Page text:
The general cargo vessel Carib Palm remains detained in the French port of Boulogne-sur-Mer, two months after she was seized in the largest cocaine bust in the nation's history.
The Palm was diverted to the port in December by customs police on suspicion of smuggling while she was on her way from Colombia to Gdansk, Poland. After several hours of searching, authorities discovered 2,300 kilos of cocaine behind an engineering space bulkhead, in large parcels wrapped with trash bags.
The amount was equal to one third of total cocaine seizures in France in 2014. According to black market pricing information, that much cocaine would fetch $190 million at retail pricing in France – or considerably more in some other E.U. nations. French customs authorities described the bust as a multinational, interagency effort.
The Moldovan-flagged, 1977-built Carib Palm has remained under arrest since, undergoing a second, thorough search in January, and she may be returned to her owners if they can prove that they have no connection to the smuggling operation. Otherwise, she may face auction to pay court costs, French media say, depending on the decision of a magistrate.
A yacht arrested in France in a previous drug sting was sold under similar circumstances in 2004, and is now owned by a boutique cruise operator.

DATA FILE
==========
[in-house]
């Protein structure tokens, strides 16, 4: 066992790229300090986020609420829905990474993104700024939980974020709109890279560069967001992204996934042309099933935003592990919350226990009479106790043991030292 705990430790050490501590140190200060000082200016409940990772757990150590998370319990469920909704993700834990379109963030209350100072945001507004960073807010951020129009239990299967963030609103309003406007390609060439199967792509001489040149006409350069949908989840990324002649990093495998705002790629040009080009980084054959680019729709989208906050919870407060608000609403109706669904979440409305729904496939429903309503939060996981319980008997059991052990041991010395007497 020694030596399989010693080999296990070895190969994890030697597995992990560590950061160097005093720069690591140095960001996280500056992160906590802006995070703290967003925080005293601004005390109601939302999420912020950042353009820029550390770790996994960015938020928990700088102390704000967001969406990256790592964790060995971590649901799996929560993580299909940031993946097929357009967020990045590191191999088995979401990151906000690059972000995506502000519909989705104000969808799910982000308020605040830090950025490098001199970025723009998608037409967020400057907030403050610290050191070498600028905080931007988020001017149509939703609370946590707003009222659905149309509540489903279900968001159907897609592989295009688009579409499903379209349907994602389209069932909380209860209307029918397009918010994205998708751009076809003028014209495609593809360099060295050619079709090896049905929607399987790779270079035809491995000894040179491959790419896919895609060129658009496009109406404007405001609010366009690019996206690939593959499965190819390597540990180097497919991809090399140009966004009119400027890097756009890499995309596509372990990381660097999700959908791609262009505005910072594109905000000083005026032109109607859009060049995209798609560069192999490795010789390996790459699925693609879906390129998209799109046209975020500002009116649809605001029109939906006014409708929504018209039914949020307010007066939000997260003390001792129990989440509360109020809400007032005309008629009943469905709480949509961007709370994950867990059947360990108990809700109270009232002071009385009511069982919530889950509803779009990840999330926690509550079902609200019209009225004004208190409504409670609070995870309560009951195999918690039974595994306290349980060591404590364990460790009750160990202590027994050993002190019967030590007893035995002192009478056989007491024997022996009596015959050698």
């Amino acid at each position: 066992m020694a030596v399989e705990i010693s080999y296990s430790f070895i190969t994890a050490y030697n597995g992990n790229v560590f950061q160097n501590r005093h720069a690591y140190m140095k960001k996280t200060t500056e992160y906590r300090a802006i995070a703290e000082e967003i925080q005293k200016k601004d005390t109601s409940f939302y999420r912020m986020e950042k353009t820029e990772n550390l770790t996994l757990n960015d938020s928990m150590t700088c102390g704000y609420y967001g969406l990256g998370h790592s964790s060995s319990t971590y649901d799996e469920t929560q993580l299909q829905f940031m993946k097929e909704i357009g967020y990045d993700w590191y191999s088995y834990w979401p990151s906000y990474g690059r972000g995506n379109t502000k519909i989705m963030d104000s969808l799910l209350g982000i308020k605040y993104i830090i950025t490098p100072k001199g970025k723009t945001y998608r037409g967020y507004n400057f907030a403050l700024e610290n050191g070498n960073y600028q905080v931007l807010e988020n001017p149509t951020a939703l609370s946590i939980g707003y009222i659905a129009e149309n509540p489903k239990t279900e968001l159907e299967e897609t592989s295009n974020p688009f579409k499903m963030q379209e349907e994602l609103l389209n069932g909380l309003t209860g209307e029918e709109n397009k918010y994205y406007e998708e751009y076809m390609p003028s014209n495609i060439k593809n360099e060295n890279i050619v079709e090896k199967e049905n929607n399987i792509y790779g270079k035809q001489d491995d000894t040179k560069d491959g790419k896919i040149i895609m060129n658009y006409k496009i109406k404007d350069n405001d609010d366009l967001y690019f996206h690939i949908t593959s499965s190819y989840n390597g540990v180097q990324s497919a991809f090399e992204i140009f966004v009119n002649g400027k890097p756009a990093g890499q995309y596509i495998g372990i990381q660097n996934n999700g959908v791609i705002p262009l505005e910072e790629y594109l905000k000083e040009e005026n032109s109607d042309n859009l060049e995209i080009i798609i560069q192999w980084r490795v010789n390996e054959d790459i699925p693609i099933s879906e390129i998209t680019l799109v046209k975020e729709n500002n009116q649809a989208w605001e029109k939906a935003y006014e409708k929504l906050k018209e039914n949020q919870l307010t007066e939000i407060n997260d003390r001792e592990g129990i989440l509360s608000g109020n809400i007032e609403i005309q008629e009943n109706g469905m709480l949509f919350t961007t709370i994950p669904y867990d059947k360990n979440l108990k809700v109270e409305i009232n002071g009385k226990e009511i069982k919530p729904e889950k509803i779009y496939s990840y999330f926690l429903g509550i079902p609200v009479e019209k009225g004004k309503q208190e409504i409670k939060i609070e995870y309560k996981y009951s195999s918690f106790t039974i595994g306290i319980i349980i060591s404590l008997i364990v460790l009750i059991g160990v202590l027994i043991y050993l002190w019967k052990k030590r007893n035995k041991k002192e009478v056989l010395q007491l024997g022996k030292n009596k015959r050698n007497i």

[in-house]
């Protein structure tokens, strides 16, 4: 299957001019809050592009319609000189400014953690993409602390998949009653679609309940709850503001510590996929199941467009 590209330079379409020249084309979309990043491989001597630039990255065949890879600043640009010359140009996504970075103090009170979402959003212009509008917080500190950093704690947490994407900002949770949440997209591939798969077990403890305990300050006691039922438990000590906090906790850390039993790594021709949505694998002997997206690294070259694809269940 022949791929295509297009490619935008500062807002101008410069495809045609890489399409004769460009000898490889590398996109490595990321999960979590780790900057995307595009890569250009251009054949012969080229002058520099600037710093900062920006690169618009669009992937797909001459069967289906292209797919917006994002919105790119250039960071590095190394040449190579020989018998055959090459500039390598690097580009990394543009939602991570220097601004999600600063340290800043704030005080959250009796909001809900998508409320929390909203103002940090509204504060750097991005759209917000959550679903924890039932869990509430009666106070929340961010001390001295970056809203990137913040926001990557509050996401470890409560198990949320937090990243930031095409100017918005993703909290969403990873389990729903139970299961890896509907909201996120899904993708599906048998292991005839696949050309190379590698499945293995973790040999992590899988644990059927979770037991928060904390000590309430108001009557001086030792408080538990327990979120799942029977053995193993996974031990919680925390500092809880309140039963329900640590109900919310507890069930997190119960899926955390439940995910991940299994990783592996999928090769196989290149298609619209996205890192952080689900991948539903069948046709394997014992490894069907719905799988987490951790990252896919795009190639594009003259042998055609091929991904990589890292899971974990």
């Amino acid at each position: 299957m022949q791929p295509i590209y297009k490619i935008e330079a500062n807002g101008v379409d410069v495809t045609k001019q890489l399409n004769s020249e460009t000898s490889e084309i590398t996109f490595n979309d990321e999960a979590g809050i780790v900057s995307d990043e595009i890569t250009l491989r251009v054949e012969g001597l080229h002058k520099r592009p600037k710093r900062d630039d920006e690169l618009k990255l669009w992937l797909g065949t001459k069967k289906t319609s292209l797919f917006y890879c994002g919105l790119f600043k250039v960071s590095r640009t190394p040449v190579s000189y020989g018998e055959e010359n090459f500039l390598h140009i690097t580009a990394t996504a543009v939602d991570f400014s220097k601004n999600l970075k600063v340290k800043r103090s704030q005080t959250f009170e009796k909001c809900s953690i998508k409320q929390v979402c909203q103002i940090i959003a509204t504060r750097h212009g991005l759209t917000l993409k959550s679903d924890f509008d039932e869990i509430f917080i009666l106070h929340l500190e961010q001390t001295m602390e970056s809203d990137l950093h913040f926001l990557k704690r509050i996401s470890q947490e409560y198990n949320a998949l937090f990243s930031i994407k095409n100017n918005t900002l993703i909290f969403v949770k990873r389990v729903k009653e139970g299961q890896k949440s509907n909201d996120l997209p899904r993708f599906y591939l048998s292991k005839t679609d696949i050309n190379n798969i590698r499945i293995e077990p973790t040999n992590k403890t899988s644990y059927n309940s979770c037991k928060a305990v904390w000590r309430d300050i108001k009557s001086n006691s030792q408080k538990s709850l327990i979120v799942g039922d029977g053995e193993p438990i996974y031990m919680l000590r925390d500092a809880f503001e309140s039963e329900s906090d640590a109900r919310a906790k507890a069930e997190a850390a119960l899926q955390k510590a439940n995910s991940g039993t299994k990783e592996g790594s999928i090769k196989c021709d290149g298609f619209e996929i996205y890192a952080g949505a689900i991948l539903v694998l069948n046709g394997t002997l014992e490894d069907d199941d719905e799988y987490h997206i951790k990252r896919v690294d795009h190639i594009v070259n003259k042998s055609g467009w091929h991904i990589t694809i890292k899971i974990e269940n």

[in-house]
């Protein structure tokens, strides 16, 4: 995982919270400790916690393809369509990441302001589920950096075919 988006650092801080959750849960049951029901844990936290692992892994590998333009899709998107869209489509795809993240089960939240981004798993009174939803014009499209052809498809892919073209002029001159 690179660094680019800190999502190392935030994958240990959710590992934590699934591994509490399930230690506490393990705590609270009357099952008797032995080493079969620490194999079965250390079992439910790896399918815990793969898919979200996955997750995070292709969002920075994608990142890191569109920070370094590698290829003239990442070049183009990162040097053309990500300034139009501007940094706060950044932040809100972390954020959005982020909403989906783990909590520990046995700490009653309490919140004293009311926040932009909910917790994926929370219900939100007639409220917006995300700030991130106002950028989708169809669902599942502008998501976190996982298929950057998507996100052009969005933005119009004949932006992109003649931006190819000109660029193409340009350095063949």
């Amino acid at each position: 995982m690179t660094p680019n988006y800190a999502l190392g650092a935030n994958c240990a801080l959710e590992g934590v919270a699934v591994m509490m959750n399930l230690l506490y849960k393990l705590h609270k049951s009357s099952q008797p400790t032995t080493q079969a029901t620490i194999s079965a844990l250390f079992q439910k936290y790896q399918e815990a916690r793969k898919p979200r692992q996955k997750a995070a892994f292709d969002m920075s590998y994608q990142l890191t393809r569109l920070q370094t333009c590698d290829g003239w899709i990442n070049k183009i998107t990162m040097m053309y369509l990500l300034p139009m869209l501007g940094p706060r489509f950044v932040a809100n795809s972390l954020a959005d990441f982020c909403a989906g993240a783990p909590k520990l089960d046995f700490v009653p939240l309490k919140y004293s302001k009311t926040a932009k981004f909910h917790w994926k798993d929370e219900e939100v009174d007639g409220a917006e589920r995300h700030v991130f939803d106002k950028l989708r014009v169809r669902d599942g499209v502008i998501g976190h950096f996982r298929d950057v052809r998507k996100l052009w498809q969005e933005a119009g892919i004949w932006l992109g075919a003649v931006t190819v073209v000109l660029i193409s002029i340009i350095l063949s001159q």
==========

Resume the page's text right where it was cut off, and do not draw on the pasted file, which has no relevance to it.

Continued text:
Whatever the outcome of her arrest, Moldovan authories said that she may have to seek a new flag state. Carib Palm was only temporarily registered in Moldova, without a final inspection, and the Transports and Road Infrastructure Ministry told media that it may expel the vessel from the State Register of Moldovan Ships, given the fact that the ship has no permanent registration. The Ministry did not identify her owner.
The vessel's captain and 12 crew were arrested in connection with the bust, and are being held in Lille. French media report that they could face up to ten years in prison each.
Captain Vazha Beridze, a Georgian national, claimed he had no knowledge of or involvement in the drug shipment, according to a statement by his son, Giorgi Beridze.
Captain Beridze reportedly said that he had contracted with a Turkish shipowner to move an unnamed vessel from the Dominican Republic, and had then been transferred to the Carib Palm instead. It was reportedly his first voyage as captain.
Giorgi Beridze added that he had attempted to contact the shipowner but had been unable to reach him by phone.
French authorities have not yet made further arrests in the case. An unnamed source told La Voix du Nord that “the goods were intended for Northern Europe . . . Together with the Netherlands, Belgium and Great Britain, we're trying comparisons with other cases to dismantle an international organization.” The source suggested that such a conspicuously large shipment of cocaine would not have been loaded in a major port in Colombia, and was probably transferred at sea from fishing vessels or go-fast boats.